White Dog ran for the triage kit and the rest of the White Dog Army cleared the way and stood at the ready as Steve rushed in carrying Puff. "She's having a seizure!" he said and placed the spasming girl into my lap.
Her heart rate was normal; she was not panting; she did not seem to be in the throes of a neurological firestorm. Her temperature was normal. But she was shaking and paddling her legs. Her right eye was rapidly moving. She made no noise. I wrapped her in a towel and then tightly in my arms as I spoke soothingly. "Let's cool her down," I suggested and Steve ran for the freezer bag of peas we keep for just such an emergency.
"We were outside and I was walking with Taiko. Puff had just finished running around a bit with Zsofia and squatted to urinate. Then she just fell over on her side and went into this attack." Puff was beginning to come out of it now. Her gums were pink and her breath smelled normal. She looked around as though she did not understand how she had gone from fun outside to everyone standing anxiously around her.
I worried she had experienced a heart attack but she displayed none of the symptoms. By now she was fully back to herself and struggled to be put on the floor. She took a drink of water and walked as though nothing had happened. And at dinner she insisted on eating and cleaned her bowl.
White Dog and I called on the experts we could contact and then hopped online to better understand what had happened. Puff, who just turned 17 years old on March 19, has a history of heart and pulmonary issues, she is in amazingly good health considering, but the fact is that she IS nearing 90 in human years which means she is old. And, as in humans, old age brings with it systems that are more delicate and more prone to problems.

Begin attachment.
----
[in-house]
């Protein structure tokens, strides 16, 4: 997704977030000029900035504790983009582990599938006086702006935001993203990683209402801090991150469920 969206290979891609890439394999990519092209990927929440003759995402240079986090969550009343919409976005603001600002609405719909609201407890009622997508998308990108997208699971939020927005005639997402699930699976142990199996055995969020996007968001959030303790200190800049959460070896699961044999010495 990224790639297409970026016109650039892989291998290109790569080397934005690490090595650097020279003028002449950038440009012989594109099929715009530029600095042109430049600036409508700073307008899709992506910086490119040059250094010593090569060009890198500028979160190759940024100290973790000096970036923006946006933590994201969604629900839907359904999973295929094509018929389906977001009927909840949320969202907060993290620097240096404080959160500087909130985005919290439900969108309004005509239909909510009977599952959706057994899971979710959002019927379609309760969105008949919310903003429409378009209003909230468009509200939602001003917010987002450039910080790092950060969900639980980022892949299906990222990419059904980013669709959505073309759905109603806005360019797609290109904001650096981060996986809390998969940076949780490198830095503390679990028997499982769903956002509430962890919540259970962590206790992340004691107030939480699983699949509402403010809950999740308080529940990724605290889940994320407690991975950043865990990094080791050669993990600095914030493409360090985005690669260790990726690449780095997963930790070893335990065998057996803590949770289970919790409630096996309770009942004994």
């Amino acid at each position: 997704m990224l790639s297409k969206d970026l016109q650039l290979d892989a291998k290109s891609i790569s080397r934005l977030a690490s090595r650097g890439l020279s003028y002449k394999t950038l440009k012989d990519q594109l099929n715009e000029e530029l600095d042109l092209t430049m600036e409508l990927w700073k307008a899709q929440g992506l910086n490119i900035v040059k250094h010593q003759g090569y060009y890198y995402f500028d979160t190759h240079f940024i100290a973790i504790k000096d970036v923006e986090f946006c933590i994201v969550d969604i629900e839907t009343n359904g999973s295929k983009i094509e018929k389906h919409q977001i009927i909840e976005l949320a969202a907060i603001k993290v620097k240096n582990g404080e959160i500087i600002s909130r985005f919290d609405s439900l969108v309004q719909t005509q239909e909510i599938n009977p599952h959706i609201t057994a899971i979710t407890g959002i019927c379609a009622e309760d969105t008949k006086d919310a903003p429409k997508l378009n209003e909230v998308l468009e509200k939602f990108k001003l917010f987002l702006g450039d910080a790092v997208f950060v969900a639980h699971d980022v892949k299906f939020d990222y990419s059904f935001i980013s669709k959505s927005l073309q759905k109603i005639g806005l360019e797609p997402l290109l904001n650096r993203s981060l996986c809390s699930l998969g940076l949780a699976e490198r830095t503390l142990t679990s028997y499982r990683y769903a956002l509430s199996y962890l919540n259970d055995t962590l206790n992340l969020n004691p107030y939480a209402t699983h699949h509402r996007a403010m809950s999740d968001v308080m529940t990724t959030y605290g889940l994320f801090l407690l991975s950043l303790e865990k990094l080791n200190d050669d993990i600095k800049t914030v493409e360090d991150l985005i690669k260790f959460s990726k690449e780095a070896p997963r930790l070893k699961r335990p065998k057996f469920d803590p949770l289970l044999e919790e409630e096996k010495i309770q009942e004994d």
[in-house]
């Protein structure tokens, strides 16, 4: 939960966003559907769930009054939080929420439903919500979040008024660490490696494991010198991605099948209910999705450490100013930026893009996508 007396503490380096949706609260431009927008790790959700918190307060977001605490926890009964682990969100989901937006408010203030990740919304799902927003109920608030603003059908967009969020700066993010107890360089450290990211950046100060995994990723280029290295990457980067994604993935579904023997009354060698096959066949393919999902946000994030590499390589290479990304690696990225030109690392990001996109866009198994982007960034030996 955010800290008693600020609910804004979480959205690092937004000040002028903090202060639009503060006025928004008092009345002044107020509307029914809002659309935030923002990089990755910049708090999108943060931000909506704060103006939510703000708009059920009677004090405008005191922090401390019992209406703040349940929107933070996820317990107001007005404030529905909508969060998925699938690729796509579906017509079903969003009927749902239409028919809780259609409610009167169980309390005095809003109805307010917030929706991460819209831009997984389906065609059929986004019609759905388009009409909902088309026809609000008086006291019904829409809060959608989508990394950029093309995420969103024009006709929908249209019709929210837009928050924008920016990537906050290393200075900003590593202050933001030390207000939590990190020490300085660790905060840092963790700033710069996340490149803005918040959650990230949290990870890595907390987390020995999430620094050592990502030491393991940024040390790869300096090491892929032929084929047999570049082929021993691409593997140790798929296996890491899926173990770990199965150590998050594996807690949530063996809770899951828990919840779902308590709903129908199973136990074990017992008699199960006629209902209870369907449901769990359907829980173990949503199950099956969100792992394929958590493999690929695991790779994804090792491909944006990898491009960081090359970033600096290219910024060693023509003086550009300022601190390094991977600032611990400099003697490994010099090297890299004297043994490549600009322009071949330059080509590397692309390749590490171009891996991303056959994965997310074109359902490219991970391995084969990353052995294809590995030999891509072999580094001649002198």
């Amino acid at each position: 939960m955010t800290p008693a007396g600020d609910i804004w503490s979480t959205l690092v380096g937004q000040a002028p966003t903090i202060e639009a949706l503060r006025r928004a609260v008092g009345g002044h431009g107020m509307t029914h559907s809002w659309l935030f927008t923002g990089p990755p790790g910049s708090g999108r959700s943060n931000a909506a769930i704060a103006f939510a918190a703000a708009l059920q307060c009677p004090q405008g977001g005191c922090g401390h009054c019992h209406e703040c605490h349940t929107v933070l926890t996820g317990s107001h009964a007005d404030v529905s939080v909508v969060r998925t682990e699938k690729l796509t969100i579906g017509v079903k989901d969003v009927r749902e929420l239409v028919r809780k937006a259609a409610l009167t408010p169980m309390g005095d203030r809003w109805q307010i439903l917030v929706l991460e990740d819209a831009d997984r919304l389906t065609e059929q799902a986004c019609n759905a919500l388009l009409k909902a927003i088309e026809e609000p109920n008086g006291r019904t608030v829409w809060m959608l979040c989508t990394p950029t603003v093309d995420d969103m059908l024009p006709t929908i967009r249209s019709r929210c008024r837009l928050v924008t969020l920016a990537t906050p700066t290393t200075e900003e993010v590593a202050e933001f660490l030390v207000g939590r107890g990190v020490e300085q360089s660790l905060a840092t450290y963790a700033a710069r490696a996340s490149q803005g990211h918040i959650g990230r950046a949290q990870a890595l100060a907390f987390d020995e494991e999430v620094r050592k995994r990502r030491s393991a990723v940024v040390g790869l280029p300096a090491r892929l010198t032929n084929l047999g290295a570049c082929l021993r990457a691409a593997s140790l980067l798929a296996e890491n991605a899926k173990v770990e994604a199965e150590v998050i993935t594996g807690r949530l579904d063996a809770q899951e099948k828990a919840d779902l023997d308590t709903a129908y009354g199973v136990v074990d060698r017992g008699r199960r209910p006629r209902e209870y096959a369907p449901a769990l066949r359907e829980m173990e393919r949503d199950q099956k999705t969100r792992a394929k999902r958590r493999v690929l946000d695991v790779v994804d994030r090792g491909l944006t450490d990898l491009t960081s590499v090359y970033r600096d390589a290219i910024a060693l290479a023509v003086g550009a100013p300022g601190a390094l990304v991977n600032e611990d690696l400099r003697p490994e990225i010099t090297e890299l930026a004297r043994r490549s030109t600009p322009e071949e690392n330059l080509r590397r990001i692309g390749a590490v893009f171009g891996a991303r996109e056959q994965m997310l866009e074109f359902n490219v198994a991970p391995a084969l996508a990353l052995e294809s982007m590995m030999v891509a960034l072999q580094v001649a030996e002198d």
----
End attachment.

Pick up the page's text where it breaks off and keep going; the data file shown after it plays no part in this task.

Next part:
Turns out that Puff had an episode of syncope, fainting caused by a temporary interruption of oxygen to the brain. Situational syncope often results from over-exertion, stress, urination, straining defecation, low blood sugars or sodium or calcium. It is characterized by falling over on one side, the limbs may become stiff or the dog may exhibit paddling type movement. Recovery is spontaneous. The fainting incident in itself is not life threatening as long as the pet (or person) is kept safe from falls or injury.
Emphasis on the condition is to find the underlying cause. This condition is common in elderly dogs, especially breeds under 20lbs. Puff meets these criteria. Plus we already know that she has oxygen issues; that is why we have an O2 Kennel at home. She receives oxygen therapy every morning.
Having a pretty good idea of the problem now, we relaxed somewhat (as much as one can relax after such a scare, which still means no sleep and LOTS of watching over). We decided to add a second session in oxygen in the evening after dinner just for safe measure. Monday we will call Dr. Julia's office and confirm that we are on the right track.